January: How do animals hibernate?
When animals hibernate, everything in their bodies slows down. Bats can even drop their heart rate to just a few beats per minute. And wooly bear caterpillars can survive out in the open in sub-zero temperatures thanks to an antifreeze substance that prevents ice crystals from forming in their bloodstream. But it can be dangerous to disturb hibernating animals out in the wild. So in this episode, Jane Lindholm visits Barry Genzlinger, aka the Bat Guy, at The Vermont Bat Center, where he can monitor and support hibernating bats all winter long. Get up close and personal with a few little brown bats to see what hibernation is all about.
February: How do birds know when to migrate?
It may still feel like the dead of winter to us, but by February, many migratory songbirds are already on the move from warm southern winter locations back to the northeast, where they spend the rest of the year. Who might you see in your backyard or around your school first? Host Jane Lindholm talks about migration with educators Debbie Archer and Jacob Crawford at the Green Mountain Audubon Center in Huntington, Vermont. Winter is also a great time to get to know some of the birds that spend the whole year here, so you can be ready to notice who’s returning first as the spring migration heats up.
March: Why do trees make sap?
Take a tour of a Vermont sugarhouse during its busiest time of year! Maple sugarmaker Brandon Mansfield walks us through the process of turning sap into syrup. Along the way, we take our knowledge of photosynthesis from September’s episode and learn about capillary action, cohesion, and adhesion moving water, minerals, and sugars all throughout a tree.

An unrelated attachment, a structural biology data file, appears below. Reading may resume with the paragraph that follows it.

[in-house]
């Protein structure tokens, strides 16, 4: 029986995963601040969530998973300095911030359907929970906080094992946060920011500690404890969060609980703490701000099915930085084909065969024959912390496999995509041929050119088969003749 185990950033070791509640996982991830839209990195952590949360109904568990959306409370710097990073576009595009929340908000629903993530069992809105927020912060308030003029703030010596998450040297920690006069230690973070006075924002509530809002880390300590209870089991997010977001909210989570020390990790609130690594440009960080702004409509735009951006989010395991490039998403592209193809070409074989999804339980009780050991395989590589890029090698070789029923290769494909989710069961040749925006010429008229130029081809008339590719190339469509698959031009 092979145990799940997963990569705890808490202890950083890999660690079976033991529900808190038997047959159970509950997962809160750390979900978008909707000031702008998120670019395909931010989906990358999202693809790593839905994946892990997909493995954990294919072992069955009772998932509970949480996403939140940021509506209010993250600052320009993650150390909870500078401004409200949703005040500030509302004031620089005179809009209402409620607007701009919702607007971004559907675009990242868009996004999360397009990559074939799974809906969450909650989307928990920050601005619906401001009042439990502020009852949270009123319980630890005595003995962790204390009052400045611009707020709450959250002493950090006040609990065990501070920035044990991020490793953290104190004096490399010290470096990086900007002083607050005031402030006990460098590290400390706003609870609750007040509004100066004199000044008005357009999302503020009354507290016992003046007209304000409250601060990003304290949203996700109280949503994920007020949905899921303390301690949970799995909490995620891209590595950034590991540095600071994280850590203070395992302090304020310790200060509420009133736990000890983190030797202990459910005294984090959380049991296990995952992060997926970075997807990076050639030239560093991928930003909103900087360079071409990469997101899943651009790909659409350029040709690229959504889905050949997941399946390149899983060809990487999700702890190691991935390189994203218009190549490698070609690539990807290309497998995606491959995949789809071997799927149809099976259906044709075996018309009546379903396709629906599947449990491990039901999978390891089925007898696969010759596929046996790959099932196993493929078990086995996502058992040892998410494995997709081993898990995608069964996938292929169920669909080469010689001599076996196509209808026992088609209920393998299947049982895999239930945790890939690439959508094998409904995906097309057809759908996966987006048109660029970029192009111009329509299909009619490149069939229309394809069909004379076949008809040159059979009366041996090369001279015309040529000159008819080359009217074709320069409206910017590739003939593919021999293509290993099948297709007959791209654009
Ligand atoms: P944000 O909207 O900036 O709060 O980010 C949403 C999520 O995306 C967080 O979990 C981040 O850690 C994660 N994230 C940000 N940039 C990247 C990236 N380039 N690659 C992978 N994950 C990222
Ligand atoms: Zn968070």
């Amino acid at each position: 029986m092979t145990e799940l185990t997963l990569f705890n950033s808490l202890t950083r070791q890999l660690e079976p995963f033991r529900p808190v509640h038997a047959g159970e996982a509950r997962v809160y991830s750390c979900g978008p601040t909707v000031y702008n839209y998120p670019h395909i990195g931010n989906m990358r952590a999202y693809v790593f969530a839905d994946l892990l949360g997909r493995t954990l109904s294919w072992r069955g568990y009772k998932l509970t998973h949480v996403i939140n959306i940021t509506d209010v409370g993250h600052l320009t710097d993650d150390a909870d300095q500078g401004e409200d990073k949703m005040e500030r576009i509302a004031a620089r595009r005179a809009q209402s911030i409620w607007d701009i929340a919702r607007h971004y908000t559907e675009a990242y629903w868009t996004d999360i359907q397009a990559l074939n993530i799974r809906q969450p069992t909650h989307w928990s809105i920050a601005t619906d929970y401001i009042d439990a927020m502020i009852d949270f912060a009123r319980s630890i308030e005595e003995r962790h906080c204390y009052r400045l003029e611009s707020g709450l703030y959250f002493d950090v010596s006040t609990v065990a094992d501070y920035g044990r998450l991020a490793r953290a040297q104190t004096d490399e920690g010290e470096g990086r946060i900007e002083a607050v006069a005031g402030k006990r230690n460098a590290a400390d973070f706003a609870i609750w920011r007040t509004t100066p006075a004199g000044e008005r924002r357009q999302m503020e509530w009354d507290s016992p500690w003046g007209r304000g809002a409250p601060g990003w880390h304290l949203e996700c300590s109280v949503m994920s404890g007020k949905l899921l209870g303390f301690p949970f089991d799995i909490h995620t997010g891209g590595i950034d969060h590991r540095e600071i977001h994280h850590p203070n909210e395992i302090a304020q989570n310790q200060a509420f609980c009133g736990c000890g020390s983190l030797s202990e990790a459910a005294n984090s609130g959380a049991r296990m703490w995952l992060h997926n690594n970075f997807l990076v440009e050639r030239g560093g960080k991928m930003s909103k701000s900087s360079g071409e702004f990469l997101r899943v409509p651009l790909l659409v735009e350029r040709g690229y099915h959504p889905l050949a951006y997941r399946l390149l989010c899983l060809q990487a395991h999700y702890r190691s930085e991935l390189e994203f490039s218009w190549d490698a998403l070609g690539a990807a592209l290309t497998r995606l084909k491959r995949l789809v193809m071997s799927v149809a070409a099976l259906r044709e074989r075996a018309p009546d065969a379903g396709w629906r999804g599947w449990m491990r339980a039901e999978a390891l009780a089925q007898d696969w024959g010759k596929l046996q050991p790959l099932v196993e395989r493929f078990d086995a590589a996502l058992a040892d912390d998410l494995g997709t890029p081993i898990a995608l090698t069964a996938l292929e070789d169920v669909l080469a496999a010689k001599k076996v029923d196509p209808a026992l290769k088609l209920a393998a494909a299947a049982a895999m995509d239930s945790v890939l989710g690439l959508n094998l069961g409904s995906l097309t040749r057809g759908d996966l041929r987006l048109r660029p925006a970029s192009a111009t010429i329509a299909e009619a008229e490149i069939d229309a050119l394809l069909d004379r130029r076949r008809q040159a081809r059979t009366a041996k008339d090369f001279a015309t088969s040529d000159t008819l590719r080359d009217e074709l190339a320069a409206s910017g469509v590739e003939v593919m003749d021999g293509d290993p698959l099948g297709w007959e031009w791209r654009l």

April: Why did the salamander cross the road?
Each spring, amphibians journey from wintering locations on upland slopes down to the puddles and ponds to mate and lay their eggs. Rainy nights in April are a great time to spot some otherwise rarely-seen creatures! Host Jane Lindholm is joined by herpetologist Kate Kelly to help salamanders and frogs avoid getting hit by cars as they make their way to vernal pools. Then we visit a vernal pool during daylight hours to learn more about the life cycle of elusive mole salamanders.
May: What’s that flower?
Spring ephemeral flowers are aptly named: some of them are only around for a few short weeks and if you don’t know where to look you might never find them. But wildflowers grow all over the northeast and a little flower know-how can help kids get excited for the arrival of warmer weather while learning about how to protect vulnerable species. Host Jane Lindholm goes on a wildflower walk with naturalist Jack Markoski in search of bloodroot, trillium and wild ginger. And they learn about the delicate ecosystem needed for these short-lived flowers to bloom.
June: Why do we need pollinators?
The bees are out! And if you want to eat fresh fruits and vegetables all summer long, you might want to think of bees as more than just picnic pests! Host (and beekeeper) Jane Lindholm talks with apiarist James Key about the important role honey bees and other pollinators play in our environment. They discuss which critters are pollinators, what pollination is, and why we need them.